Angry Doctor

Sunday, September 11, 2005

Medicine - a priestly calling?

Even though the Hippocratic Oath (in its original form) is no longer mandatory for entry into the profession, most if not all doctors will be familiar with it. It occurred to me that the Oath mirrors the Ten Commandments in an uncanny way.

See for yourself (Oath in blue, Commandments in black):

I swear by Apollo the physician, by Æsculapius, Hygeia, and Panacea, and I take to witness all the gods, all the goddesses, to keep according to my ability and my judgement, the following Oath.

I. I am the LORD thy God, which have brought thee out of the land of Egypt, out of the house of bondage. Thou shalt have no other gods before me.

To consider dear to me as my parents him who taught me this art; to live in common with him and if necessary to share my goods with him; to look upon his children as my own brothers, to teach them this art if they so desire without fee or written promise; to impart to my sons and the sons of the master who taught me and the disciples who have enrolled themselves and have agreed to the rules of the profession, but to these alone the precepts and the instruction.

V. Honour thy father and thy mother: that thy days may be long upon the land which the LORD thy God giveth thee.

I will prescribe regimen for the good of my patients according to my ability and my judgement and never do harm to anyone. To please no one will I prescribe a deadly drug nor give advice which may cause his death. Nor will I give a woman a pessary to procure abortion.

VI. Thou shalt not kill.

But I will preserve the purity of my life and my art.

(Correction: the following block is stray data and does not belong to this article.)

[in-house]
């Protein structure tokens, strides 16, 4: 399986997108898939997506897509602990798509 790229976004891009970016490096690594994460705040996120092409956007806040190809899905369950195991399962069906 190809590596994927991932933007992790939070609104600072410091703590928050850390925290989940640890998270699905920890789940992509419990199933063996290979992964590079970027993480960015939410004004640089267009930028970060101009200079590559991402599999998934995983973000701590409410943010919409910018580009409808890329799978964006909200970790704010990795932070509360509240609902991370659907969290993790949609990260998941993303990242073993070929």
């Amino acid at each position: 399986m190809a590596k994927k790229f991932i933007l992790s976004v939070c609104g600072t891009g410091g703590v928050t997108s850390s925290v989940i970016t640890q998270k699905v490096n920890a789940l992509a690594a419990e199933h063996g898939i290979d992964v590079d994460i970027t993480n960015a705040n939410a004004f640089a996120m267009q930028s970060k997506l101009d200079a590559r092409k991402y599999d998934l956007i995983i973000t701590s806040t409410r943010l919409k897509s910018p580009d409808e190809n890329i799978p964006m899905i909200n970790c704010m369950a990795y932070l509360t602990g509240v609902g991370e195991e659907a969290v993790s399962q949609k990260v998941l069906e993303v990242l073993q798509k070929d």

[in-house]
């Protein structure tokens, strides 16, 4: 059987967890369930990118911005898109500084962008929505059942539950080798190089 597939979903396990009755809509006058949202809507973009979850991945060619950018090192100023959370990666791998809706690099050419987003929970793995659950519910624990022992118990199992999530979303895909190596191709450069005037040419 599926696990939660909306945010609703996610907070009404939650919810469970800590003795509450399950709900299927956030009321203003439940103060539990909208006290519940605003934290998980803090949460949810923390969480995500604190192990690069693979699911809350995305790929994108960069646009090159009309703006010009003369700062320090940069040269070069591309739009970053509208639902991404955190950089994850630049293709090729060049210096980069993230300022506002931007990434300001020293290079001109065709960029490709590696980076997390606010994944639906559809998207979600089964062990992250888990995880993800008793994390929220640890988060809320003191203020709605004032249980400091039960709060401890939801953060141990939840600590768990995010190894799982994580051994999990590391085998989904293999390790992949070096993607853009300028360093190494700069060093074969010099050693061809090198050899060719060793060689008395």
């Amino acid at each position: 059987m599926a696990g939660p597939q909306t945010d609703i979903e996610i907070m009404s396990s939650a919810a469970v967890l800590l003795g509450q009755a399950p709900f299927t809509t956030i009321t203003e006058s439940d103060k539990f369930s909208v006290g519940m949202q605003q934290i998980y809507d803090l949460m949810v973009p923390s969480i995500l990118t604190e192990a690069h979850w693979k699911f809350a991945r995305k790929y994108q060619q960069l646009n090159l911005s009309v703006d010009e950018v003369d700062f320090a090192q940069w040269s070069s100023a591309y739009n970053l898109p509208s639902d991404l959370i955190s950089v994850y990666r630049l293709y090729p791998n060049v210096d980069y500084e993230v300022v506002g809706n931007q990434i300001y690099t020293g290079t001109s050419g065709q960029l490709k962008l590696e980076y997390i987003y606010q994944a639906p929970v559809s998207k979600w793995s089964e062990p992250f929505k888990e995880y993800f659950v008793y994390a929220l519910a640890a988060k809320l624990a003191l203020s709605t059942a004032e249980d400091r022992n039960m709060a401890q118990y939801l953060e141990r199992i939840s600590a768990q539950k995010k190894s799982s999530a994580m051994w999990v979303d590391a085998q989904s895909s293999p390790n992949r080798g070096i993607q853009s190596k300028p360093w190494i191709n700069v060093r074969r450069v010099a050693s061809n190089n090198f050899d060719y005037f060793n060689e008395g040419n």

II. Thou shalt not take the name of the LORD thy God in vain; for the LORD will not hold him guiltless that taketh his name in vain.

I will not cut for stone, even for patients in whom the disease is manifest; I will leave this operation to be performed by practitioners, specialists in this art.

X. Thou shalt not covet thy neighbour's house, thou shalt not covet thy neighbour's wife, nor his manservant, nor his maidservant, nor his ox, nor his ass, nor any thing that is thy neighbour's.

In every house where I come I will enter only for the good of my patients, keeping myself far from all intentional ill-doing and all seduction and especially from the pleasures of love with women or with men, be they free or slaves.

VII. Thou shalt not commit adultery.

All that may come to my knowledge in the exercise of my profession or in daily commerce with men, which ought not to be spread abroad, I will keep secret and will never reveal.

IX. Thou shalt not bear false witness against thy neighbour.

If I keep this oath faithfully, may I enjoy my life and practice my art, respected by all men and in all times; but if I swerve from it or violate it, may the reverse be my lot.

II. Thou shalt not make unto thee any graven image, or any likeness of any thing that is in heaven above, or that is in the earth beneath, or that is in the water under the earth. Thou shalt not bow down thyself to them, nor serve them: for I the LORD thy God am a jealous God, visiting the iniquity of the fathers upon the children unto the third and fourth generation of them that hate me; And shewing mercy unto thousands of them that love me, and keep my commandments.

Ah, but that was only eight of the commandments!

So which are the two commandments that doctors do not keep?

IV. Remember the sabbath day, to keep it holy. Six days shalt thou labour, and do all thy work: But the seventh day is the sabbath of the LORD thy God: in it thou shalt not do any work, thou, nor thy son, nor thy daughter, thy manservant, nor thy maidservant, nor thy cattle, nor thy stranger that is within thy gates: For in six days the LORD made heaven and earth, the sea, and all that in them is, and rested the seventh day: wherefore the LORD blessed the sabbath day, and hallowed it.

VIII. Thou shalt not steal.

So now you know why doctors have to go on-call on weekends, and why they are allowed to charge such high fees.

It's all in the Oath, man.

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